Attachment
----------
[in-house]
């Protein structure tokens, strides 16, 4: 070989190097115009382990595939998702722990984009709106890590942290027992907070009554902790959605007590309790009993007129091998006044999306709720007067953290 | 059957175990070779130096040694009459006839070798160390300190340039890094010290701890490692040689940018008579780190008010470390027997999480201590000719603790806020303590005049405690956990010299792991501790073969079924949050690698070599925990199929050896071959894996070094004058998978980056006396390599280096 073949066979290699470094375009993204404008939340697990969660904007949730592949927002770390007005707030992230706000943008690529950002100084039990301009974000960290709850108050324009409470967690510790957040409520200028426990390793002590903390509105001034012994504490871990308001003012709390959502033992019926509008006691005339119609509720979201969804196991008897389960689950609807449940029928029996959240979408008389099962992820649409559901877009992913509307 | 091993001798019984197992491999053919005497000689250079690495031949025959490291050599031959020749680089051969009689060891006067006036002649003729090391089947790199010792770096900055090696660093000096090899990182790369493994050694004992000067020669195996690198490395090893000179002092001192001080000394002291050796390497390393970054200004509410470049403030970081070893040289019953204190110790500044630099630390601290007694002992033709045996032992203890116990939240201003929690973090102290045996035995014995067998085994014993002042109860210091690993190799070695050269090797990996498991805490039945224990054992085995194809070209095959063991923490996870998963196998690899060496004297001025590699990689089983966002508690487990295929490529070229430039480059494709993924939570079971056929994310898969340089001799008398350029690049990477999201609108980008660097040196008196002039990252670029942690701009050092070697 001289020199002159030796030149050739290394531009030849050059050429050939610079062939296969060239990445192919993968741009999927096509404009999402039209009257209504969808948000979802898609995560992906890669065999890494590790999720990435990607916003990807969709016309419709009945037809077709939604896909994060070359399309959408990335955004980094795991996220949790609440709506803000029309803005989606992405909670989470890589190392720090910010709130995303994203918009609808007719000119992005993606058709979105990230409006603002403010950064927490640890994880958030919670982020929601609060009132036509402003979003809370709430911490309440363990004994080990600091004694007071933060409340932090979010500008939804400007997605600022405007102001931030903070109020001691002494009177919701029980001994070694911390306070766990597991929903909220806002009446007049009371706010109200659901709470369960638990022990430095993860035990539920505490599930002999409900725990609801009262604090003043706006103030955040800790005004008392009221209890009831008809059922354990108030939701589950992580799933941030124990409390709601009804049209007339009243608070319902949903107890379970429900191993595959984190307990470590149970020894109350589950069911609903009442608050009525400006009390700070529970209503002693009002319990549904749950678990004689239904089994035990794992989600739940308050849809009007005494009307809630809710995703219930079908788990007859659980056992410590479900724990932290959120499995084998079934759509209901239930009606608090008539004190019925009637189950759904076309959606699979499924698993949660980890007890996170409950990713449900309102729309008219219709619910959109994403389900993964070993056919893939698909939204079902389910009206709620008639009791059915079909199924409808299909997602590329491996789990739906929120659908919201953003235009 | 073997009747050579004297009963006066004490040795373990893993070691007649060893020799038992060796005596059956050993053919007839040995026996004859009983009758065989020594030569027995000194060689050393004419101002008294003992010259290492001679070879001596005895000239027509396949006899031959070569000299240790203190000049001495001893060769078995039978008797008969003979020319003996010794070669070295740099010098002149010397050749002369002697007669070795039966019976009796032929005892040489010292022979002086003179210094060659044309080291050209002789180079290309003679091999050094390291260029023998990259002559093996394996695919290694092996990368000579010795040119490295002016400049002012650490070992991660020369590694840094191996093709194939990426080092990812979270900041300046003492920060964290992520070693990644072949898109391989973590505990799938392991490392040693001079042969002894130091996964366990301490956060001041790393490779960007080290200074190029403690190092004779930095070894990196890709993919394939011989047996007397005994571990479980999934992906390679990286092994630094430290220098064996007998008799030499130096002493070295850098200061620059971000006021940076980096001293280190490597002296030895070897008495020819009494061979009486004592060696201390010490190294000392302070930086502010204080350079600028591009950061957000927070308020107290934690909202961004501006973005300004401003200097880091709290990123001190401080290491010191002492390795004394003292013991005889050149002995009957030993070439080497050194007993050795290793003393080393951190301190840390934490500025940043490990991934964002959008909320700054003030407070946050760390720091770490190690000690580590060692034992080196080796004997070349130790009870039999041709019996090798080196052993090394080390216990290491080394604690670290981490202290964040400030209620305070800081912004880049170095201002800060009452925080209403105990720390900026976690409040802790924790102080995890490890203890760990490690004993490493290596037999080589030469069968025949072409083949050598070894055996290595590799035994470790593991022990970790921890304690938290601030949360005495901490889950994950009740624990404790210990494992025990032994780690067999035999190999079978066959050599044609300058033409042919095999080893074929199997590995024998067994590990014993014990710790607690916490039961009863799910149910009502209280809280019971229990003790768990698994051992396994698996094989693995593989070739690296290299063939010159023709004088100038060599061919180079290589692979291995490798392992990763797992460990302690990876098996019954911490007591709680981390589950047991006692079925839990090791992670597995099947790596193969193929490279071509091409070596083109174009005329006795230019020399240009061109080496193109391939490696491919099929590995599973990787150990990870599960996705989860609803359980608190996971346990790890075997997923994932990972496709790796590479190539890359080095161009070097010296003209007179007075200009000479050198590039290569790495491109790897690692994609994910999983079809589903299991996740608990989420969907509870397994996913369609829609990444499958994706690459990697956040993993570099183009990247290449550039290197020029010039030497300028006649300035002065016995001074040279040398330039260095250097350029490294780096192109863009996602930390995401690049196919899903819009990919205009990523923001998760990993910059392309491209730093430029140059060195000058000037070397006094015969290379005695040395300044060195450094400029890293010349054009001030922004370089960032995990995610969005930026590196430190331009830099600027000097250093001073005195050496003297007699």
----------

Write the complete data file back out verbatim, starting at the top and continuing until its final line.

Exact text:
[in-house]
């Protein structure tokens, strides 16, 4: 070989190097115009382990595939998702722990984009709106890590942290027992907070009554902790959605007590309790009993007129091998006044999306709720007067953290 | 059957175990070779130096040694009459006839070798160390300190340039890094010290701890490692040689940018008579780190008010470390027997999480201590000719603790806020303590005049405690956990010299792991501790073969079924949050690698070599925990199929050896071959894996070094004058998978980056006396390599280096 073949066979290699470094375009993204404008939340697990969660904007949730592949927002770390007005707030992230706000943008690529950002100084039990301009974000960290709850108050324009409470967690510790957040409520200028426990390793002590903390509105001034012994504490871990308001003012709390959502033992019926509008006691005339119609509720979201969804196991008897389960689950609807449940029928029996959240979408008389099962992820649409559901877009992913509307 | 091993001798019984197992491999053919005497000689250079690495031949025959490291050599031959020749680089051969009689060891006067006036002649003729090391089947790199010792770096900055090696660093000096090899990182790369493994050694004992000067020669195996690198490395090893000179002092001192001080000394002291050796390497390393970054200004509410470049403030970081070893040289019953204190110790500044630099630390601290007694002992033709045996032992203890116990939240201003929690973090102290045996035995014995067998085994014993002042109860210091690993190799070695050269090797990996498991805490039945224990054992085995194809070209095959063991923490996870998963196998690899060496004297001025590699990689089983966002508690487990295929490529070229430039480059494709993924939570079971056929994310898969340089001799008398350029690049990477999201609108980008660097040196008196002039990252670029942690701009050092070697 001289020199002159030796030149050739290394531009030849050059050429050939610079062939296969060239990445192919993968741009999927096509404009999402039209009257209504969808948000979802898609995560992906890669065999890494590790999720990435990607916003990807969709016309419709009945037809077709939604896909994060070359399309959408990335955004980094795991996220949790609440709506803000029309803005989606992405909670989470890589190392720090910010709130995303994203918009609808007719000119992005993606058709979105990230409006603002403010950064927490640890994880958030919670982020929601609060009132036509402003979003809370709430911490309440363990004994080990600091004694007071933060409340932090979010500008939804400007997605600022405007102001931030903070109020001691002494009177919701029980001994070694911390306070766990597991929903909220806002009446007049009371706010109200659901709470369960638990022990430095993860035990539920505490599930002999409900725990609801009262604090003043706006103030955040800790005004008392009221209890009831008809059922354990108030939701589950992580799933941030124990409390709601009804049209007339009243608070319902949903107890379970429900191993595959984190307990470590149970020894109350589950069911609903009442608050009525400006009390700070529970209503002693009002319990549904749950678990004689239904089994035990794992989600739940308050849809009007005494009307809630809710995703219930079908788990007859659980056992410590479900724990932290959120499995084998079934759509209901239930009606608090008539004190019925009637189950759904076309959606699979499924698993949660980890007890996170409950990713449900309102729309008219219709619910959109994403389900993964070993056919893939698909939204079902389910009206709620008639009791059915079909199924409808299909997602590329491996789990739906929120659908919201953003235009 | 073997009747050579004297009963006066004490040795373990893993070691007649060893020799038992060796005596059956050993053919007839040995026996004859009983009758065989020594030569027995000194060689050393004419101002008294003992010259290492001679070879001596005895000239027509396949006899031959070569000299240790203190000049001495001893060769078995039978008797008969003979020319003996010794070669070295740099010098002149010397050749002369002697007669070795039966019976009796032929005892040489010292022979002086003179210094060659044309080291050209002789180079290309003679091999050094390291260029023998990259002559093996394996695919290694092996990368000579010795040119490295002016400049002012650490070992991660020369590694840094191996093709194939990426080092990812979270900041300046003492920060964290992520070693990644072949898109391989973590505990799938392991490392040693001079042969002894130091996964366990301490956060001041790393490779960007080290200074190029403690190092004779930095070894990196890709993919394939011989047996007397005994571990479980999934992906390679990286092994630094430290220098064996007998008799030499130096002493070295850098200061620059971000006021940076980096001293280190490597002296030895070897008495020819009494061979009486004592060696201390010490190294000392302070930086502010204080350079600028591009950061957000927070308020107290934690909202961004501006973005300004401003200097880091709290990123001190401080290491010191002492390795004394003292013991005889050149002995009957030993070439080497050194007993050795290793003393080393951190301190840390934490500025940043490990991934964002959008909320700054003030407070946050760390720091770490190690000690580590060692034992080196080796004997070349130790009870039999041709019996090798080196052993090394080390216990290491080394604690670290981490202290964040400030209620305070800081912004880049170095201002800060009452925080209403105990720390900026976690409040802790924790102080995890490890203890760990490690004993490493290596037999080589030469069968025949072409083949050598070894055996290595590799035994470790593991022990970790921890304690938290601030949360005495901490889950994950009740624990404790210990494992025990032994780690067999035999190999079978066959050599044609300058033409042919095999080893074929199997590995024998067994590990014993014990710790607690916490039961009863799910149910009502209280809280019971229990003790768990698994051992396994698996094989693995593989070739690296290299063939010159023709004088100038060599061919180079290589692979291995490798392992990763797992460990302690990876098996019954911490007591709680981390589950047991006692079925839990090791992670597995099947790596193969193929490279071509091409070596083109174009005329006795230019020399240009061109080496193109391939490696491919099929590995599973990787150990990870599960996705989860609803359980608190996971346990790890075997997923994932990972496709790796590479190539890359080095161009070097010296003209007179007075200009000479050198590039290569790495491109790897690692994609994910999983079809589903299991996740608990989420969907509870397994996913369609829609990444499958994706690459990697956040993993570099183009990247290449550039290197020029010039030497300028006649300035002065016995001074040279040398330039260095250097350029490294780096192109863009996602930390995401690049196919899903819009990919205009990523923001998760990993910059392309491209730093430029140059060195000058000037070397006094015969290379005695040395300044060195450094400029890293010349054009001030922004370089960032995990995610969005930026590196430190331009830099600027000097250093001073005195050496003297007699």